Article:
First American

The REconomy Podcast™: What is a Recession and How Do We Know When One Begins?

In this episode of the REconomy Podcast™ from First American, Chief Economist Mark Fleming and Deputy Chief Economist Odeta Kushi discuss how recessions are measured, the broader economic outlook, and implications for the housing market.

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Listen to the REconomy Podcast Episode 44:

 

“We hope that the labor market continues to remain strong and that the Fed does architect that 'soft landing.' The housing market is slowing in the face of rising mortgage rates and reduced affordability, but that doesn't mean it's headed towards a bust. Homeowners today are in a better position to withstand a slowing economy.” – Odeta Kushi, deputy chief economist at First American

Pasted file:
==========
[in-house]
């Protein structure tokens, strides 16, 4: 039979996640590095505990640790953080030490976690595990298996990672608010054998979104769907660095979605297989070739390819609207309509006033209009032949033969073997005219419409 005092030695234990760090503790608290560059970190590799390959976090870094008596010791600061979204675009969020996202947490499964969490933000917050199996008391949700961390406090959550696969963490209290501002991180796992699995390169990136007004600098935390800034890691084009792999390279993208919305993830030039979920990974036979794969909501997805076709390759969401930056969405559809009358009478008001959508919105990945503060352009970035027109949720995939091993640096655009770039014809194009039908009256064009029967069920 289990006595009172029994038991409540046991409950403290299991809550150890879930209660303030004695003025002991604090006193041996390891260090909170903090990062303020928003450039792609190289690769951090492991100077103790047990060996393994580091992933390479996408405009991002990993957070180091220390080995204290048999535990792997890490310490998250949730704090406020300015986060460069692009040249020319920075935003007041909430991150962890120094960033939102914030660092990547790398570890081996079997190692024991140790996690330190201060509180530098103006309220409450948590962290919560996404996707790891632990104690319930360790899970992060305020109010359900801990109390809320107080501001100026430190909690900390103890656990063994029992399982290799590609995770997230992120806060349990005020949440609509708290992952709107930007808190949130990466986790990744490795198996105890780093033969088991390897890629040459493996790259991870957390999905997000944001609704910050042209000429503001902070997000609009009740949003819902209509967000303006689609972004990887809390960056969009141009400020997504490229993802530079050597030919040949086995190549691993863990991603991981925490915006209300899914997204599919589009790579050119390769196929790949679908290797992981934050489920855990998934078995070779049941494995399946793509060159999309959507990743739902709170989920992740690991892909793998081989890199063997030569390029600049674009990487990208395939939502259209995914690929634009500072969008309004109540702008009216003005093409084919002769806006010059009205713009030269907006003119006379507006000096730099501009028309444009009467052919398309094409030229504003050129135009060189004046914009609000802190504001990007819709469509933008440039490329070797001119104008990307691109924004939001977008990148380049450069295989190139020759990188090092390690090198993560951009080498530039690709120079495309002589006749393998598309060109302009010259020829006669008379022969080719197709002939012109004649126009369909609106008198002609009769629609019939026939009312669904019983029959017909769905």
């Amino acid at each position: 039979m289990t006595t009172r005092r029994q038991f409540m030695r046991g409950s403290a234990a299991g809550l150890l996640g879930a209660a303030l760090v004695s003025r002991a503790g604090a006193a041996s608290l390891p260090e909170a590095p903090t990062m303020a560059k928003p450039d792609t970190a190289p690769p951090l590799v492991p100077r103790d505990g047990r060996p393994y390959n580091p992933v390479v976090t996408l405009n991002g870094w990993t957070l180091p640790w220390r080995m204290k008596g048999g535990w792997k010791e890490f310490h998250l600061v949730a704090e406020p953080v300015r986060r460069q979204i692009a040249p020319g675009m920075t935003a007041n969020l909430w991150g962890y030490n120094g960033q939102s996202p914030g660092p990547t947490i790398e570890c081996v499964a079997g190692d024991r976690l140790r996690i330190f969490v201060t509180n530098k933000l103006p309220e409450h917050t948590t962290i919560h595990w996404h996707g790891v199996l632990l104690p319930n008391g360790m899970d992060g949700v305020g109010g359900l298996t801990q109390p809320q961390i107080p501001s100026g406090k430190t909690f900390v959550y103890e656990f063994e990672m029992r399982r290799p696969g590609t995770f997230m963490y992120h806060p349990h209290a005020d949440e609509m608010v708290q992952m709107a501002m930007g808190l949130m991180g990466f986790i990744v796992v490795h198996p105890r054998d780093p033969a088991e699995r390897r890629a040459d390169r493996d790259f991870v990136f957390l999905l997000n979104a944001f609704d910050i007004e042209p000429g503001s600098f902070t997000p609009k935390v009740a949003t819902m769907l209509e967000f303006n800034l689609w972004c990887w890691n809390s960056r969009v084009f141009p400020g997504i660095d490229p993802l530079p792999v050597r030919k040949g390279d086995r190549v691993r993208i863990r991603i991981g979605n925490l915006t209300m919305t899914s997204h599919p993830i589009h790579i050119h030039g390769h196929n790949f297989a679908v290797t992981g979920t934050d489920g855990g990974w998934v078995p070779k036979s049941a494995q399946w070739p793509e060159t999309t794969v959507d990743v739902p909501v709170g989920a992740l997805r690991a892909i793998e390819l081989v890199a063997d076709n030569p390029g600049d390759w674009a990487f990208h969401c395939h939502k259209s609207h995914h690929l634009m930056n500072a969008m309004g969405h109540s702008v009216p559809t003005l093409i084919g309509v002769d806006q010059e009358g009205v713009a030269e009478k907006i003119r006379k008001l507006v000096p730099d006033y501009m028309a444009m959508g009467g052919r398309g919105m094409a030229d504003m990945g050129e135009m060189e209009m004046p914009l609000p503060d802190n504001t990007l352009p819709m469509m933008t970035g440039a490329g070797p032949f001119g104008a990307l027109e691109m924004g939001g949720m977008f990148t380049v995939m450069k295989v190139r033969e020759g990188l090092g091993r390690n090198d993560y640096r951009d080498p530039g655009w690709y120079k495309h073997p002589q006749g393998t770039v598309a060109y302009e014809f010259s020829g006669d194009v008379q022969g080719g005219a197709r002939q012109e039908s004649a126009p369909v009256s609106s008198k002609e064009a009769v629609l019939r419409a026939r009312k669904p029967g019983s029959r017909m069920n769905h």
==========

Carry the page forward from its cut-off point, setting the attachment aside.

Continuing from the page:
Transcript:

Odeta Kushi - Hello, and welcome to episode 44 of the REconomy podcast, where we discuss economic issues that impact real estate, housing and affordability. I'm Odeta Kushi, deputy chief economist at First American and here with me is Mark Fleming, chief economist at First American. Hey Mark. In preparing for today's episode, I started thinking about a famous quote from economist Paul Samuelson. In a 1966 Newsweek article, he quipped that the stock market had predicted nine of the past five recessions. Obviously, this was said to poke fun at the fact that the stock market can't accurately predict the economy. But, it got me thinking a lot about recessions. What defines them, what causes them, and whether or not they can accurately be predicted?